When the Oscars wear black—and Filipino

In Photo: Michael Cinco For Allison Janney, Jef Anog; Lesley Mobo For Frances Mcdormand, Bruce Casanova; Ezra Santos For Emma Stone; Cary Santiago For Daniela Vega, Bruce Casanova; Garimon Roferos For Gal Gadot, Rozen Antonio; And Mimi Parrel-Pimentel For Mary J.Blige, Surjit Pardesi

SO, I just learned that The King and I, the 1956 musical film nominated for an Oscar Best Picture, had a Philippine-born actor in the cast: Patrick Adiarte, who was Prince Chulalongkorn to Yul Brynner’s Oscar-winning King. (Brynner, born in Russia, played the titular King of Siam.)

Looking for a Philippine connection (because this is what amounts to #philippinepride nowadays) at this year’s Oscars crop, we have Fil-Am Robert Lopez, the winner for Best Original Song for 2014’s Frozen and current nominee for “Remember Me” from Coco with wife Kristen Anderson-Lopez. He is also the youngest and the quickest to win the EGOT (Emmy, Globes, Oscar and Tony).

Then there’s also Malaya Rivera Drew, who plays a reporter in seven-time nominee Three Billboards Outside Ebbing, Missouri. Of mixed English/Native American/Polish and Spanish/Filipino descent, we know her name means “free” in Filipino. If she attends the Oscars, I hope she wears a gown by a Filipino designer, like Monique Lhuillier or Oliver Tolentino perhaps?

To continue this wishful thinking of having Filipino designers dress up Hollywood royalty, and in line with the ongoing #MeToo and Time’s Up movements’ dictum of wearing black, here’s my rundown:

Last year’s Best Actress, Emma Stone (La La Land), could easily slip into a braided leather handwoven dress by Ezra Santos from his 2017 “Weave of Love” collection as she hands out the Oscar for Best Actor.

Lupita Nyong’O, a presenter, can replicate her Black Panther royal red-carpet look with a sexy ethnic from Cherry Samuya Veric’s 2016 “Viva!” collection.

Hip-hop goddess Mary J. Blige, nominated for supporting actress for Mudbound, will look rock in a Mimi Parrel-Pimentel cathedral-lace dress from her recent London Fashion Week “Romantic Interlude” collection. The spitfire Zendaya (The Greatest Showman) will sizzle in a Rocky Gathercole original.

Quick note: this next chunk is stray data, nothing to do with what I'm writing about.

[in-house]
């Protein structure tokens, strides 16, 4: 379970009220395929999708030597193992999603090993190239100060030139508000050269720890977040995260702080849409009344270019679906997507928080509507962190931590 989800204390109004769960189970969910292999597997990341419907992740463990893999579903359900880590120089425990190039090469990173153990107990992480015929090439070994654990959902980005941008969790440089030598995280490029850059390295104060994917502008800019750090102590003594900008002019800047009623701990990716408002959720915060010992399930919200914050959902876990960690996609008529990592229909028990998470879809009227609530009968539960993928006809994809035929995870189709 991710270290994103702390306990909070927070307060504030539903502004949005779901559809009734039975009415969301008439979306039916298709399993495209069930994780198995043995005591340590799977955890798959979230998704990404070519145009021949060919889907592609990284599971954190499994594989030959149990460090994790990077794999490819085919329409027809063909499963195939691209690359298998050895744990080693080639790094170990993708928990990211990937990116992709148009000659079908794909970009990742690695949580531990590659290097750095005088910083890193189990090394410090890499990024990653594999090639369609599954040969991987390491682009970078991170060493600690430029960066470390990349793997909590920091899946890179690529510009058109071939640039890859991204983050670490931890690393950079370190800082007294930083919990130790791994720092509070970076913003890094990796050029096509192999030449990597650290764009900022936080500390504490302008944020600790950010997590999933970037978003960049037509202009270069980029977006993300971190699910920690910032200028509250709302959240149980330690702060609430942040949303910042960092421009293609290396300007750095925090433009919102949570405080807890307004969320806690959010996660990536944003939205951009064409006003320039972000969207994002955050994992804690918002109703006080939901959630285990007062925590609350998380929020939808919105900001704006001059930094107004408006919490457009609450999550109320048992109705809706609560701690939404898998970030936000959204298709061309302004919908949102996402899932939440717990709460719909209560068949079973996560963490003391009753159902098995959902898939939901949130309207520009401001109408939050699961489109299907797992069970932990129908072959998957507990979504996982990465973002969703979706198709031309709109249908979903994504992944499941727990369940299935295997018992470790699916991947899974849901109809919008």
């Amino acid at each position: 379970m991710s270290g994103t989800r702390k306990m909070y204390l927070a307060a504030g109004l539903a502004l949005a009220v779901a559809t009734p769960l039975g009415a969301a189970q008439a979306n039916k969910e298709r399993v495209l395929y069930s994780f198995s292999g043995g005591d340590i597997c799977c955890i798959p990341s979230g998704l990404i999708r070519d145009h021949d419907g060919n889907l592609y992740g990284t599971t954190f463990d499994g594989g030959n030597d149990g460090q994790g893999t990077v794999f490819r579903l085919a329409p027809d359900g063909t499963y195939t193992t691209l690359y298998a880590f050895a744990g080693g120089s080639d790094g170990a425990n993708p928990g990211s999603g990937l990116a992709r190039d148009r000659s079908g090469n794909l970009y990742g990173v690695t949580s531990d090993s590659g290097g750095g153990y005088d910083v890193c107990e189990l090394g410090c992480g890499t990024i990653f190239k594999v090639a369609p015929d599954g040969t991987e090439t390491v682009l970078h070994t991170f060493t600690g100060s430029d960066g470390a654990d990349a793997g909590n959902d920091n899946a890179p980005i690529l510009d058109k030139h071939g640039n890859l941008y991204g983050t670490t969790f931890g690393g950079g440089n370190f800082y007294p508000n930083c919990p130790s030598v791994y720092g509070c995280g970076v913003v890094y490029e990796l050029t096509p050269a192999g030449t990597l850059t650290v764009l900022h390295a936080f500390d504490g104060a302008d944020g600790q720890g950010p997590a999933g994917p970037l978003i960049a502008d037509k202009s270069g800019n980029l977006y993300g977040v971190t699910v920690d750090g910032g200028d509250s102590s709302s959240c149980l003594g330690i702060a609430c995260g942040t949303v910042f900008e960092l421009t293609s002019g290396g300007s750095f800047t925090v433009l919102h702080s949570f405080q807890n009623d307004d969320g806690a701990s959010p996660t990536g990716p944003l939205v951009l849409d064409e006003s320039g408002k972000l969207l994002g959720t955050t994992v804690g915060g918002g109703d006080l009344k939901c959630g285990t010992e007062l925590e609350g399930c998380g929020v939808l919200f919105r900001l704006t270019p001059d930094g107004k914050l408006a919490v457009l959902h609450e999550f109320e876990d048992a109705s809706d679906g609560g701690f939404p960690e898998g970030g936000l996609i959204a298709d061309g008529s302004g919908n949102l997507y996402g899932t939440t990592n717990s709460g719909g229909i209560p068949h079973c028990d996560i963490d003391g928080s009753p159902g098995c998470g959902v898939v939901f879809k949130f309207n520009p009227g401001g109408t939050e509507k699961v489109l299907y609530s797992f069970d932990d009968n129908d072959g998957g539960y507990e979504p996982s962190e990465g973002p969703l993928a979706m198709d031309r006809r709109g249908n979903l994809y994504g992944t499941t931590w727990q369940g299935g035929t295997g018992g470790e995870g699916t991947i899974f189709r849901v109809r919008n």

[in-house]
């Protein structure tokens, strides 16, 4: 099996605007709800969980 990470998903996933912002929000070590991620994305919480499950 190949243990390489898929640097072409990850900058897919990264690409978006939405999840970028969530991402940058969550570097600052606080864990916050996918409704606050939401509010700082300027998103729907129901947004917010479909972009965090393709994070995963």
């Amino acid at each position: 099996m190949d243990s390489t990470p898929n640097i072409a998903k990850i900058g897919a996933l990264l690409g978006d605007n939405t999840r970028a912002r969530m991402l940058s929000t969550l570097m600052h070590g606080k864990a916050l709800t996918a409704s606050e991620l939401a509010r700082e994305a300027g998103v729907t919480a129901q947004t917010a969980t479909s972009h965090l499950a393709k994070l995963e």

At 23, Saoirse Ronan (Lady Bird) is the youngest three-time nominee ever. (Meryl Streep was 32 when she got her third.) The Irish ingenue will look gorgeous in a flimsy, feminine dress by Philip Rodriguez from his Manila Fashion Festival (MFF) Beyond 2017 collection. Another Best Actress contender, the Australian Margot Robbie (I, Tonya), could swing by in a Rhett Eala plunging, fringe number, also from MFF 2017.

Had she been nominated, the Chilean Daniela Vega (A Fantastic Woman) would have been the first transgender actress to achieve the feat. But as it is, she will be the first openly transgender person to be a presenter at the Oscars. She’d win the red carpet, though, if she saunters in wearing a Cary Santiago couture piece from his Red Charity Gala 2012 show.

Wonder Woman was completely shut out of nominations, so I wish Gal Gadot will make a “protest statement” and shun an all-black dress. A Garimon Roferos gown with giant red flowers will give the Israeli actress a beautiful entrance.

Allison Janney wore a Michael Cinco cobalt Swarovski-encrusted dress when she won the Critics’s Choice Award for Best Supporting Actress (I, Tonya). Wouldn’t it be wonderful if she does so again, this time from his immaculate “Impalpable Dream of Sainte-Chapelle” collection?

At the Golden Globes and at the Baftas (British Academy of Film and Television Arts Awards), Best Actress front-runner Frances McDormand (Three Billboards…) admitted that she has a hard time following the dress code, though she stands in solidarity with her sisters. But since it’s the Oscars, she might wear a palette close to black: a navy blue, sequined Lesley Mobo with red geometric details from his Red Charity Gala 2015 turn.

It’s the 90th Oscars, so I expect another “Oscars Family Album,” a gathering of past Oscar acting winners. In 1998 it was presented by Susan Sarandon at the 70th Oscars ceremony with 70 attendees).

Then at the 75th Academy Awards in 2003 (with 59 attendees), it was presented by Olivia de Havilland, now the only surviving star from Hollywood’s Golden Age along with Kirk Douglas.

On the list of presenters at today’s ceremony, the confirmed attendees who are legends and past winners and could possibly be presenting this segment (should there be one) are Jane Fonda (1971’s Klute, 1978’s Coming Home), Rita Moreno (1961’s West Side Story), Helen Mirren (2007’s The Queen) and Eva Marie Saint (1954’s On the Waterfront).

Turning Points 2018
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